Hong Kong CNN  — 

China expects around 160 million employees to return to their workplaces in the next week, as the country seeks to minimize the economic impact of the novel coronavirus.

Next Tuesday marks the official end of the Lunar New Year period, an auspicious occasion on the Chinese calendar, that this year has been marred by the viral illness that has claimed more than 1,110 lives in mainland China.

The huge mobilization of people comes despite prior warnings for citizens to avoid large crowds. In a news briefing Tuesday, Chinese officials said action would be taken to reduce the risk of transmission.

These include limiting the carrying capacity of long-distance coaches, enhancing the sterilization of public transport, and carrying out temperature checks on passengers, said Xu Yahua, Director of Transport Services Department.

Deaths at the center of the outbreak, in Hubei province, appeared to have peaked Wednesday, though concern was growing over the situation on a cruise ship docked in Japan, where a quarantine officer himself became the latest case.

An additional 1,638 confirmed cases were reported in Hubei, central China, as of Wednesday morning. That is a lower increase than the previous day, suggesting that the spread of the virus may be leveling off in the central province.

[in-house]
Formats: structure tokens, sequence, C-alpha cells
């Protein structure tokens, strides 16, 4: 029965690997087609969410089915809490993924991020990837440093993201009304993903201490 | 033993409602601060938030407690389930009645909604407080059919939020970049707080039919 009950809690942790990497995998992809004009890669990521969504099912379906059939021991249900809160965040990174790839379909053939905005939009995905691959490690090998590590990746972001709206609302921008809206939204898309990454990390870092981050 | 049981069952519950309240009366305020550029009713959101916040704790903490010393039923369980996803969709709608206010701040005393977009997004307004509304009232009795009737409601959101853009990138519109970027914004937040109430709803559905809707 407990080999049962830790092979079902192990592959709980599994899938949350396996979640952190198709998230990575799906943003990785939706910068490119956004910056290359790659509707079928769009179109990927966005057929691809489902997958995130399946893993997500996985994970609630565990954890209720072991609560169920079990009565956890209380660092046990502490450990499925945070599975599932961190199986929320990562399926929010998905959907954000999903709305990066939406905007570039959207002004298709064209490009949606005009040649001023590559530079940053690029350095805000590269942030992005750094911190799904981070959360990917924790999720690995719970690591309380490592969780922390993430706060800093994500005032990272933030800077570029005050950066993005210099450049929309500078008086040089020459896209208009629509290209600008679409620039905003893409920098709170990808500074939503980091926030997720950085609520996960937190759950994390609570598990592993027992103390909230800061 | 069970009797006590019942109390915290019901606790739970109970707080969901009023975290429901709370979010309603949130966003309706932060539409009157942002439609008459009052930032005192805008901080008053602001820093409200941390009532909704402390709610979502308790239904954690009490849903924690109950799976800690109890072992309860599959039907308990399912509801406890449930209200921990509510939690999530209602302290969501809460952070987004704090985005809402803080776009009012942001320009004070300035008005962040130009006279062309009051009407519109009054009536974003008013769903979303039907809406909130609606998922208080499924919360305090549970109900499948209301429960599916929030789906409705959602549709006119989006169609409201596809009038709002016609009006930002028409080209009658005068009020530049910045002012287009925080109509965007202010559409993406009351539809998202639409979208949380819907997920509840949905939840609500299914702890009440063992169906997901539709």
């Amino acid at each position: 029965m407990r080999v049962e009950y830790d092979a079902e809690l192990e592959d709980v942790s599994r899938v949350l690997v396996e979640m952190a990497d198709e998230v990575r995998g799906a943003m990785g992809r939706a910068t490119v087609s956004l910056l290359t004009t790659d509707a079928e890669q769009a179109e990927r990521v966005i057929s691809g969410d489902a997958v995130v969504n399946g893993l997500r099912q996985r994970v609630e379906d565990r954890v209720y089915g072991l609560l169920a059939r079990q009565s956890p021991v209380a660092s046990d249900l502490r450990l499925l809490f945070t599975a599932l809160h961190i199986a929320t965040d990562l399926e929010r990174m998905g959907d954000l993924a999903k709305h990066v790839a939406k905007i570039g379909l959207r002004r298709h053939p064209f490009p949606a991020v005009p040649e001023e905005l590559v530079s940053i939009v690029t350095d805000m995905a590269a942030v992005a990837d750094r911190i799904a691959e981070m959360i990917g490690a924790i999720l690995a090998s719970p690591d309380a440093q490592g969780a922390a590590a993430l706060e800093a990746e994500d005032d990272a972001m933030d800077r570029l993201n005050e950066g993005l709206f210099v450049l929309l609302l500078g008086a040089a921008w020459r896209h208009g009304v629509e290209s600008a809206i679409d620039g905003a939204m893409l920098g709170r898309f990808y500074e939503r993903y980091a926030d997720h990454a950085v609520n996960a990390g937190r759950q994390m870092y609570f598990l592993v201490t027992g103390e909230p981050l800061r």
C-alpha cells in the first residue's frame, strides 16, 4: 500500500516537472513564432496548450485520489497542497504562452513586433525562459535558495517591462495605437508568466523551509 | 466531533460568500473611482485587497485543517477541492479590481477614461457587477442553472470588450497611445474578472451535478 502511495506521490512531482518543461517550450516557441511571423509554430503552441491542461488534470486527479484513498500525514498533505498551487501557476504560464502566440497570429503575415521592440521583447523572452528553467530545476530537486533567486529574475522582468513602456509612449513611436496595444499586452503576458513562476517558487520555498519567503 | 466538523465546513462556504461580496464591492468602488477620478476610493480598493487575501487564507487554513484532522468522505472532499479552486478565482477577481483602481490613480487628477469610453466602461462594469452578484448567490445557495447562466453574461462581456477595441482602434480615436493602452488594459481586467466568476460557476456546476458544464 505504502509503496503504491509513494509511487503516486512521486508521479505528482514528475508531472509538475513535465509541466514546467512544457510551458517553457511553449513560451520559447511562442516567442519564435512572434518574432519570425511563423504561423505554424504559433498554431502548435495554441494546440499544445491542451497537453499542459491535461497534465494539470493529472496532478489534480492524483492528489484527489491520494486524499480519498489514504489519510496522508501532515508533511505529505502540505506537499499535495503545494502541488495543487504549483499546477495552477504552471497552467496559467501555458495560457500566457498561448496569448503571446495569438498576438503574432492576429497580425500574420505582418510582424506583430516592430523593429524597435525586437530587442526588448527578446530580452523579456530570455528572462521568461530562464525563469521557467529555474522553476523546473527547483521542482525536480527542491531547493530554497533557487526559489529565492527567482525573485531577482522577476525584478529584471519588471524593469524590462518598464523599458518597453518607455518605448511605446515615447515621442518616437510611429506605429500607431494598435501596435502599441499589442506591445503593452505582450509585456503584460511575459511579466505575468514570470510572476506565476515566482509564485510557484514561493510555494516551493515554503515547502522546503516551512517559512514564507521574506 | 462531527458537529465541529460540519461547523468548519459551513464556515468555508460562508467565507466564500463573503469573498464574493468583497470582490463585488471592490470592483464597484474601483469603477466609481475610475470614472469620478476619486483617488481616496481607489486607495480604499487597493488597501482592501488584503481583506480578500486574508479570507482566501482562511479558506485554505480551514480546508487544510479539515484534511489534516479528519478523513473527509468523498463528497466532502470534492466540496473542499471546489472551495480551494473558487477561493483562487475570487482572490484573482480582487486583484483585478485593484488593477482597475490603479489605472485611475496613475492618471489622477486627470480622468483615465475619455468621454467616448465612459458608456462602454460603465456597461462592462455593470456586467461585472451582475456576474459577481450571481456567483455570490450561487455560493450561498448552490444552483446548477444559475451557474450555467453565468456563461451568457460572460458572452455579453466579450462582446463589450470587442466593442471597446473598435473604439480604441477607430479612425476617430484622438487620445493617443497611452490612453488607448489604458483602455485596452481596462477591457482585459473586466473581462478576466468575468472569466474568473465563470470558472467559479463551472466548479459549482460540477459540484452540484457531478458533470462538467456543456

A large question mark hangs over those figures, however. There remains uncertainty surrounding the efficiency of virus testing methods, as well as the length of the incubation period. Hospitals in Wuhan and elsewhere in Hubei are overwhelmed and struggling to cope, making it possible that some people with the virus may have been unable to see a doctor for diagnosis.

Chinese scientists have estimated that the outbreak could peak in mid-February, though previous estimations have had to be adjusted.

Tedros Adhanom Ghebreyesus, director-general of the World Health Organization, warned Tuesday that the coronavirus is “a very grave threat.” He added later that while the outbreak remains “very much an emergency” for China, there is a “realistic chance” of stopping it.

“We have to invest in preparedness,” Tedros said, adding that richer countries should help invest in countries with a weaker health system. He warned the virus could “create havoc” if it reaches a country whose health system is not capable of handling such an epidemic.

A team of experts from the WHO arrived in China this week, where they are assisting the authorities with containment and treatment measures. The organization also gave the virus its official name Tuesday: Covid-19.